Introduction to XML
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How Can XML be used?

In the previous example, we saw five user-defined elements: “letter”, “to”, “from”, “greeting”, and “body”. Unlike HTML, these values will not display in a web browser if we load our XML document. If you want to display XML values, XML must be “embedded” in an HTML document. For instance, XML can be embedded in a “data island” which looks like this:

<xml id="letter">
<letter>
<to>Buddy</to>
<from>Fran</from>
<greeting>Howdy!</greeting>
<body>Don't forget me this weekend!</body>
</letter>
</xml>

This XML data can then be “bound” to HTML elements to display in a web browser by building a table in HTML and populating it with XML elements, like this:

<html>
<body>

<xml id="letter">
<letter>
<to>Buddy</to>
<from>Fran</from>
<greeting>Howdy!</greeting>
<body>Don't forget me this weekend!</body>
</letter>
</xml>

<table border="1" datasrc="#letter">
<tr>
<td><span datafld="to"></span></td>
<td><span datafld="from"></span></td>
</tr>
</table>

</body>
</html>

When you display this HTML document in a browser, you will see this:

You may ask, “So what good is that? Why not simply use HTML to display these values?”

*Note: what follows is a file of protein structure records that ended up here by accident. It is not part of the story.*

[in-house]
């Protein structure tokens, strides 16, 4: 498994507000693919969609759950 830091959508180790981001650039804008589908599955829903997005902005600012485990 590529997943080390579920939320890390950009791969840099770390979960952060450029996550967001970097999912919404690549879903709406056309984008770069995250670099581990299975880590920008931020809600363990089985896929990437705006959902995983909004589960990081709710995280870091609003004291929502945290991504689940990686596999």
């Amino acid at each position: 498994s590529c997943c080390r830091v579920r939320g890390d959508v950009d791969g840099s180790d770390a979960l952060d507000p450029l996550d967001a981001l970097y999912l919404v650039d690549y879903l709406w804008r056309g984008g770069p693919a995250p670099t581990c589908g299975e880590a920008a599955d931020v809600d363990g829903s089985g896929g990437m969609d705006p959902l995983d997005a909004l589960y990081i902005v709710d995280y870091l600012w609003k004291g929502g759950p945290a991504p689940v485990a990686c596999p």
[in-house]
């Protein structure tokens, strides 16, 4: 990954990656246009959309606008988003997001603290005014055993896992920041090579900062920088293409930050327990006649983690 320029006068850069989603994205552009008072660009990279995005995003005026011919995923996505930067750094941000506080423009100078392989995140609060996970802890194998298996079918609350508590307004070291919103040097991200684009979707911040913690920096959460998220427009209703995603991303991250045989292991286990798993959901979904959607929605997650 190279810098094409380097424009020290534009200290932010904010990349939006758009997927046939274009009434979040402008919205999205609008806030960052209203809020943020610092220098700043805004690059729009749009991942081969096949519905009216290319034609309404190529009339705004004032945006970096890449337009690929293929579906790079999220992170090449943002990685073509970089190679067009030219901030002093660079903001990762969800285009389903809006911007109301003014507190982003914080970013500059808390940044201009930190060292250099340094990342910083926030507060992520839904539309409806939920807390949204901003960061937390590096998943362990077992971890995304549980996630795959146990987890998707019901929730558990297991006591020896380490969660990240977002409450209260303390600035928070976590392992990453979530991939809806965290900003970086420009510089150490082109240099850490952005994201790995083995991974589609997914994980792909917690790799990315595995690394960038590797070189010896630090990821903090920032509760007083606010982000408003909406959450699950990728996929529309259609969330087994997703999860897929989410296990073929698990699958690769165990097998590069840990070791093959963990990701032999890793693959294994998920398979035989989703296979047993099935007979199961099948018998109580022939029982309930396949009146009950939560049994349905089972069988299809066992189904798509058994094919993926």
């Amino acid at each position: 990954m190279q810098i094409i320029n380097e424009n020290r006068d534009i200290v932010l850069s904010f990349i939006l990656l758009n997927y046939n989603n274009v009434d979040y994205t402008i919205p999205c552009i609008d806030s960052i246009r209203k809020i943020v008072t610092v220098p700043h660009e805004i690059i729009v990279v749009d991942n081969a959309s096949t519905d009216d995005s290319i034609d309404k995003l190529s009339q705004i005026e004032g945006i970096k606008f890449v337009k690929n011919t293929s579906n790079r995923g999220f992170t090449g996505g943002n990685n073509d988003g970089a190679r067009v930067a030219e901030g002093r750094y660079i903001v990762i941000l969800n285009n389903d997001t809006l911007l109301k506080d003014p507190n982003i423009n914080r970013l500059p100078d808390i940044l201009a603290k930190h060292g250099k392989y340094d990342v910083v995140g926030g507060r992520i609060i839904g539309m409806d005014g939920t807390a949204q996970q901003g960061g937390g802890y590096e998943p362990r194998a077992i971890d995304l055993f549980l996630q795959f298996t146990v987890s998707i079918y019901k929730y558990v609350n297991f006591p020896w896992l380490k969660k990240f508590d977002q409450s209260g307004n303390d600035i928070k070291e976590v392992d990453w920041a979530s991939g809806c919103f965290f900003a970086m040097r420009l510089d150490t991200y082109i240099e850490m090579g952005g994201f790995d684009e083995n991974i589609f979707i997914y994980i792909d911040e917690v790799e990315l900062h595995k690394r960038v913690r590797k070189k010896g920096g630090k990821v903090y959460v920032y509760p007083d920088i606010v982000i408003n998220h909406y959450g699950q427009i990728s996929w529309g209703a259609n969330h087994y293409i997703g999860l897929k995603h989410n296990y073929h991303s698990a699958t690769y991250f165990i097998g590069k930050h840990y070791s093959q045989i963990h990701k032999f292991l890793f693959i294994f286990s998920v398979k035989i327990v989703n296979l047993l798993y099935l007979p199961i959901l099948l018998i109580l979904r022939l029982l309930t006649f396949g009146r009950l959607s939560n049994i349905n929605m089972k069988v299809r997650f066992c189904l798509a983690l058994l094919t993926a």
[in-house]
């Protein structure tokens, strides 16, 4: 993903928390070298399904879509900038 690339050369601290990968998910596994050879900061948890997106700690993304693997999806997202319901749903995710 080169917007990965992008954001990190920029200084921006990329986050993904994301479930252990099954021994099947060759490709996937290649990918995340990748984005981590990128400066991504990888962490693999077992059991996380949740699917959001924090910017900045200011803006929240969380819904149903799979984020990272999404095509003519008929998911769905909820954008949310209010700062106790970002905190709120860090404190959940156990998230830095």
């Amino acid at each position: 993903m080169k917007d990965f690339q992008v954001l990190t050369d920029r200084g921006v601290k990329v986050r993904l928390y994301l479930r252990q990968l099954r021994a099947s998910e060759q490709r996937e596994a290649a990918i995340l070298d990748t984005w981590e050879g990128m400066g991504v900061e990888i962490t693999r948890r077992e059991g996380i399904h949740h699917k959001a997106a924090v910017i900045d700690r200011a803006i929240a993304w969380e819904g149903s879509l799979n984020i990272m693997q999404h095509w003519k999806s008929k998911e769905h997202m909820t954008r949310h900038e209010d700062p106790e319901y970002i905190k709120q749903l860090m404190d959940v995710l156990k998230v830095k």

This is where the advantages of XML really become apparent. If two user’s applications use the same elements, they can exchange information between each other.

For instance, if another user’s application also has an element labeled “letter” with a child element labeled “from”, they could also display the value “Howdy!” by referring to the Internet address of User A’s XML document:

In this sense, XML is a tool for exchanging data. XML documents with the same elements can “pass” data to each other, and multiple users can form a sort of “data network” that can be used to store, update, and display information from multiple sites and addresses.

 

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© 2003 Andrew Loomis| iSchool | UT Austin | webmaster